How Racine, Wisconsin, a small industrial city between Chicago and Milwaukee, became a major vector for supplying high-caliber weapons to Mexico’s hyper-violent Jalisco New Generation Cartel.

Hector Silva Avalos, El Asunto Chino: Nayib Bukele Negocia Red 5g Con Estados Unidos y Obtiene Silencio por la Reeleccion (Primera Parte) (Prensa Comunitaria (Guatemala), Wednesday, December 6, 2023).

How the U.S. State Department “gave up on its eagerness to publicly complain about” El Salvador’s increasingly authoritarian president, Nayib Bukele. “This is a capitulation,” a former diplomat said.

The Moskitia: The Honduran Jungle Drowning in Cocaine (InsightCrime, Friday, December 1, 2023).

“The region’s Indigenous Miskito people have been left trapped in desperate poverty, and are caught between the traffickers and an indifferent state. But some are now preparing to fight back.”

Lauren Villagran, ‘Where Is the Humanity?’ Migrant Deaths Soaring at el Paso-Juarez Border With Few Ways to Document Them (The El Paso Times, Thursday, November 30, 2023).

“One hundred and forty-nine migrants died in Border Patrol’s El Paso Sector in the 12 months through Sept. 30, soaring from six migrant deaths recorded six years ago.” And CBP is late on its 2022 and 2023 reports documenting migrant deaths.

December 2023 Set a New U.S.-Mexico Border Monthly Migration Record

(posted December 29)

Border Patrol shares monthly data about its apprehensions of migrants at the U.S.-Mexico border since October 1999. As this chart shows, during that time, the number of migrant apprehensions in a single month has never exceeded 225,000. (224,370 in May 2022, 222,018 in December 2022, 220,063 in March 2000.)

Data table

That threshold has now been passed. CBS News’s Camilo Montoya-Galvez reported yesterday, “U.S. Border Patrol agents took into custody more than 225,000 migrants who crossed the southern border—in between official crossings—during the first 27 days of December, according to the preliminary Department of Homeland Security [DHS] statistics.”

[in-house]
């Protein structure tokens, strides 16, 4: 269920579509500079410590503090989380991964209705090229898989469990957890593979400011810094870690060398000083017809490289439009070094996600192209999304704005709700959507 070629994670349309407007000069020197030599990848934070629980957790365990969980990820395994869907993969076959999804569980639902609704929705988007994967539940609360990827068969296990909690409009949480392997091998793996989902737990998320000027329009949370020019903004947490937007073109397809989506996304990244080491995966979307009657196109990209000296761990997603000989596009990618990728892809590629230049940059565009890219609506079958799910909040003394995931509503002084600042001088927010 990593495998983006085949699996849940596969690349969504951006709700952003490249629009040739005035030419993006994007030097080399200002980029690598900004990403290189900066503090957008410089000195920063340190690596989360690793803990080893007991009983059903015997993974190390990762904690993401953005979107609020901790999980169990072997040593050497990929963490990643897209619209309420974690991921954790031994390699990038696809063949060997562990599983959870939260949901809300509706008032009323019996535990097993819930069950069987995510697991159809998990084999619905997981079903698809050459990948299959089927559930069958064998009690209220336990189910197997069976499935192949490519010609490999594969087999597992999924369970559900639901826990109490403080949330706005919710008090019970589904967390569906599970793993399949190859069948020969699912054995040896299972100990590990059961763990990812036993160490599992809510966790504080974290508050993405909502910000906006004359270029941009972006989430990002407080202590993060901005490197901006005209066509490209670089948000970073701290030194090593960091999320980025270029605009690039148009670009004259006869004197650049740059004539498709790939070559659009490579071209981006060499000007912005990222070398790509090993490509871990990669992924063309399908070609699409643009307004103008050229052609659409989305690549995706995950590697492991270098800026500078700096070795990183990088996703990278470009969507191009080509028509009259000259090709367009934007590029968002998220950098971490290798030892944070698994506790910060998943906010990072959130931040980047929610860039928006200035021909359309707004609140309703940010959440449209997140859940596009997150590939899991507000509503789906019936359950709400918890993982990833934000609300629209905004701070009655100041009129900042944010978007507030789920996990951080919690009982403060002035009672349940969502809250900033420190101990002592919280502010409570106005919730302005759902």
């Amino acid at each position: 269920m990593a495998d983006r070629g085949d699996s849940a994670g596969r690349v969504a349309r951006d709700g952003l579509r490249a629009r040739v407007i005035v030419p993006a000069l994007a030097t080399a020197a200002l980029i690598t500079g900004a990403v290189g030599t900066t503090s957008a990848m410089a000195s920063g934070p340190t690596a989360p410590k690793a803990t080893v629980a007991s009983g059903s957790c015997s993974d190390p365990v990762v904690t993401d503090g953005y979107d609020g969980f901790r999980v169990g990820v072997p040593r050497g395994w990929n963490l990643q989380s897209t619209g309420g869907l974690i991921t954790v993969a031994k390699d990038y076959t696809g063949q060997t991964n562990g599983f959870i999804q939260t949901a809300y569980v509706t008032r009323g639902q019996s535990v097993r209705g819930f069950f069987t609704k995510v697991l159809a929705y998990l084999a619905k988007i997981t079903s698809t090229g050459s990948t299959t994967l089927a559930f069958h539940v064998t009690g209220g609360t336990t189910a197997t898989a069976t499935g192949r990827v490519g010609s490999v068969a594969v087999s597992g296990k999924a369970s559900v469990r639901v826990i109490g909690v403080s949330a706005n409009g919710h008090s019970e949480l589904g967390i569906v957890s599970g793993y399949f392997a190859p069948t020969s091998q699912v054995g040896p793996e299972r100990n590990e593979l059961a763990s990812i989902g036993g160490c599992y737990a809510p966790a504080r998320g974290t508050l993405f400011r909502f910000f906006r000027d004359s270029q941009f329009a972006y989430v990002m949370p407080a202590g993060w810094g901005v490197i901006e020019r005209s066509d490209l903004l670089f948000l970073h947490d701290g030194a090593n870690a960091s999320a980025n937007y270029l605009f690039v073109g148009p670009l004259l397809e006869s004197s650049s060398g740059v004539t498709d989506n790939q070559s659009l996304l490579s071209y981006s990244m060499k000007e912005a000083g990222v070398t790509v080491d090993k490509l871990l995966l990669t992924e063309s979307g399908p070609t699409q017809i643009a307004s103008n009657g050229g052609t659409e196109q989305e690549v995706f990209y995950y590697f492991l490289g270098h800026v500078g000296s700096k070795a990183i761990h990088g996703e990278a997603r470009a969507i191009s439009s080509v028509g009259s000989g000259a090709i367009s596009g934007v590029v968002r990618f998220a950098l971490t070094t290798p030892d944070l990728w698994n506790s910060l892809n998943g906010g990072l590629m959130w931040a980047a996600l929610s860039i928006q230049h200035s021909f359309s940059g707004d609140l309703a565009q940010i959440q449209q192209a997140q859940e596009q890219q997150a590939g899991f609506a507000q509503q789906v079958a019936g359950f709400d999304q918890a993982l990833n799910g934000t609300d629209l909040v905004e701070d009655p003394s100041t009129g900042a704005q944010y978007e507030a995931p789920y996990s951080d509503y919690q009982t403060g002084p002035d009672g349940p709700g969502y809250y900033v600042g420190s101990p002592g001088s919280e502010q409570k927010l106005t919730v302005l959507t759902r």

(This number does not include approximately 50,000 more migrants who come each month to ports of entry—official border crossings—usually with appointments.)

Montoya-Galvez shared Border Patrol’s daily averages, showing modest decline in migrant arrivals over the past week:

The current spike in migration peaked before Christmas, during the week starting on Dec. 14 and ending on Dec. 20, when Border Patrol averaged 9,773 daily apprehensions, according to the data. On several days that week, the agency processed more than 10,000 migrants in 24 hours.

Unlawful crossings along the U.S.-Mexico border have decreased this week, but remain at historically high levels. On Wednesday, Border Patrol processed 7,759 migrants, the statistics show.

In his morning press conference yesterday, Mexican President Andrés Manuel López Obrador shared this slide of data from Customs and Border Protection (CBP, Border Patrol’s parent agency), depicting CBP’s monthly migrant encounters through the first 17 days of December. This slide appears to combine Border Patrol apprehensions with CBP’s port-of-entry encounters, so the numbers are a bit higher.

Combining encounters with migrants at the ports of entry and between them, the chart shows a daily average of 9,787 people per day over December 1-17, increasing to 10,187 per day over December 1-21.

The chart shows a sharp increase in daily arrivals of Venezuelan citizens, whose numbers dropped in October and November after the Biden administration’s October 5 announcement that it was resuming deportation flights to Caracas.

There have since been 11 such flights, DHS reported on December 27. It appears that despite the (not huge) risk of being on one of these roughly one-per-week flights, Venezuelan asylum seekers are again coming in greater numbers.

(this is a bit truncated because I was away until Thursday)

Gerardo Lissardy, En Ecuador "Si Siguen Metiendo Gente a la Carcel Van a Seguir Alimentando las Redes del Crimen Organizado" (BBC News Mundo, Thursday, January 11, 2024).

Jorge Núñez, an expert on Ecuadorian prisons, warns in an interview about the risk of using the military to fight the crime wave: "If we learn from Mexico and Colombia, the militarization of these problems generates more deaths."

Tirana Hassan, The Human Rights System Is Under Threat: A Call to Action (Human Rights Watch, Thursday, January 11, 2024).

Human Rights Watch has published its behemoth annual world report.

Kristina Cooke, Mica Rosenberg, Ted Hesson, The Toll on Migrants of a Free Bus North From the Border (Reuters, Reuters, Thursday, January 11, 2024).

The Republican-led state of Texas said it has spent more than $100 million since April 2022 to bus tens of thousands of migrants who recently crossed the U.S.-Mexico border to Chicago, New York, Denver and other Democratic-led cities

And finally

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Jamie Larson